Oh The Huge Manatee

A blog about technology, open source, and the web... from someone who works with all three.

Working With Bash - Awk

Now a quickie - one of my favorite tools: awk.  Some of you will probably think of this as obvious, and that’s great.  But tools like awk are the things that I skipped learning when I got started… and when I finally started using them, my world expanded tremendously.  Here’s hoping I can pay it forward to one other sysadmin out there.  So let’s get going.

Awk


My first handy command is awk . This command lets you set a pattern to hunt for, and then an action to take every time it finds the pattern.  Pattern, action.  And that’s the format on the command line:
awk pattern {action}
If you omit the pattern, it takes the action on every line.  It also automatically considers the input as a series of fields, and assigns them variables for you: $1 is the first field, $2 is the second, and so on.  $0 is the whole line.

One really common usage (and the one I was looking for today) is to just print a single column.  In my case, I wanted to get a list of file sizes in a directory. So I used
ls -l | awk ‘{print $5}’
Actions can be pretty impressive - you can use if/then, do/while, and other simple constructs.  You can even stack awk pattern/action constructs by separating them with a semicolon.

So now I’m on a quest to do as much as possible with this one command. I’m going to change my initial requirements: what if the directory I’m listing has subdirectories?  I want to make sure to exclude those from my filesize list.  So now I get to play with the “pattern” part of awk.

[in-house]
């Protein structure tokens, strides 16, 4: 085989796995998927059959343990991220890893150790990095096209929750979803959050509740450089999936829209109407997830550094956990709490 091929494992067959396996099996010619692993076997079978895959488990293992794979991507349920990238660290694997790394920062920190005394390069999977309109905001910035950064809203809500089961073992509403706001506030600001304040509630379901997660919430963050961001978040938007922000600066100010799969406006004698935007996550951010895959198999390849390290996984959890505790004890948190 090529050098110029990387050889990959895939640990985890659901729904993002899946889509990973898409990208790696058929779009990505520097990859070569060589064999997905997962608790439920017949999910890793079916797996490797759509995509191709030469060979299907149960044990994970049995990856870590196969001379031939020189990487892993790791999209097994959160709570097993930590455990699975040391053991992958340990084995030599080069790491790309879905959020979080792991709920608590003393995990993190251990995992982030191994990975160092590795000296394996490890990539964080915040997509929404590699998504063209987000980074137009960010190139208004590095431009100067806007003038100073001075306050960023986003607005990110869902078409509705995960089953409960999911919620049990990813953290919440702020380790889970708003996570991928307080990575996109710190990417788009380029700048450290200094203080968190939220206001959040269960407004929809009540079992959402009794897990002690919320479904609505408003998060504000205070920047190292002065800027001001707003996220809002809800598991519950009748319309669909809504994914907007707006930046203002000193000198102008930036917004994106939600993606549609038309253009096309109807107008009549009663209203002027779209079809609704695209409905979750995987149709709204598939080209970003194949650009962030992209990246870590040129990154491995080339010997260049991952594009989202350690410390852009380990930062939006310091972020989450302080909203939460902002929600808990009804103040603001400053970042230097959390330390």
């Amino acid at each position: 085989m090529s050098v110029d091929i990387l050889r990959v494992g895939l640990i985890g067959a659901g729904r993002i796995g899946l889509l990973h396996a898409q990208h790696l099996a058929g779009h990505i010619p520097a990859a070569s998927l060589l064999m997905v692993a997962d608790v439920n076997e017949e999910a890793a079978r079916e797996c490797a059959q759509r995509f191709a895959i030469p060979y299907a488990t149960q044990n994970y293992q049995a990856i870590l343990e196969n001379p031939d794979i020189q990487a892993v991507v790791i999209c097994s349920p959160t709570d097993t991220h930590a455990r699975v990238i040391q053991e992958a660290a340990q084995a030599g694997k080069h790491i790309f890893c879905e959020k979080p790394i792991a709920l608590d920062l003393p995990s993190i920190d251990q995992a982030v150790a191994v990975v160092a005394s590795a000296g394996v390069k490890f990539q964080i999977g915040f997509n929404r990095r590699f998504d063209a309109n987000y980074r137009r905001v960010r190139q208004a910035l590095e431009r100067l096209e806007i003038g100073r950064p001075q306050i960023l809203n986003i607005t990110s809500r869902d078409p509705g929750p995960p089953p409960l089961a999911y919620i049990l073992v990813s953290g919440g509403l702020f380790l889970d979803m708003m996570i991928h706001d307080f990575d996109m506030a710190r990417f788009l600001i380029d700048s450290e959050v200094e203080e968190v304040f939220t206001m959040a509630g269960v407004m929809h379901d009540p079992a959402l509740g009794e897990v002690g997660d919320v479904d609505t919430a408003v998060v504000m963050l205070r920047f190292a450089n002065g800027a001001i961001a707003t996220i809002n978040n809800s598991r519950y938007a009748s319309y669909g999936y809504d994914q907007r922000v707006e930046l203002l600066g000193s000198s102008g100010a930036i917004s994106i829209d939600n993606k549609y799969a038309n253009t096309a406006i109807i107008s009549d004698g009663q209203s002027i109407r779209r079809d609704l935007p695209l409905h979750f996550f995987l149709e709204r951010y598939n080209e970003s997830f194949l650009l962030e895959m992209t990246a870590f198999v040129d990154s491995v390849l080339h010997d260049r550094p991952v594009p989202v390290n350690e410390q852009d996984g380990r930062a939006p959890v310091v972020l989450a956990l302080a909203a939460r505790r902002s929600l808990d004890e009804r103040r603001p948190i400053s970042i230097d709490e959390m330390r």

ls -l | awk ‘/^-/ {print $5}’
Note the forward slashes which denote the text to search for. In this case it’s ^- , meaning a newline followed immediately by a -.

Now actually, the whole point of this exercise was to get the sum total size of the files in this directory.  So let’s make awk do that for us.  The first thing to learn is that awk can do math.  If you have a series of numbers on one line, you can say
awk ‘{ sum = $1 + $2 + $3} {print sum}’
And end up with a sum of the 3 numbers for each line in the input.  If you want to do math across lines, you have to use stored variables.  It’s simple to say ‘{ sum = $5 }’.  But if you want each line to add it’s $5 to ‘sum’, you simply use ‘{ sum += $5 }’ .  We could just as easily have any other operator in there, it works just as well with -= , *= , /= etc.   Of course, in this case what we really care about is the sum of all the filesizes, so let’s update our command:
ls -l | awk ‘/^-/ { sum += $5 } {print sum}’
Now for each line of the input, it will spit out whatever the current file size tally is, adding $5 to it when the regular expression ^- matches. Actually, that’s pretty unreadable, so let’s add another simple math operator in there to show this in megabytes:
ls -l | awk ‘/^-/ { sum += $5 / 1048576 } {print sum, “M” }’
Don’t feel bad if you don’t have the number of bytes in a megabyte memorized - I have to run to my calculator every time for 1024 * 1024.  I should have just included it in the expression, come to think of it…

This is pretty sweet so far, and more than enough to get me the information I wanted.  But let’s polish it a little more - that stupid list bothers me, since all I really care about is the last value.  Now we’re going to take advantage of BEGIN and END, which tell awk to do something before the first line of the input, or after the last line, respectively.

ls -l | awk ‘/^-/ { sum += $5 / (1024 * 1024) } END { print “This directory contains “, sum, “M of files.” }’
Pretty sweet!  Right there, I just saved myself a lot of swearing.

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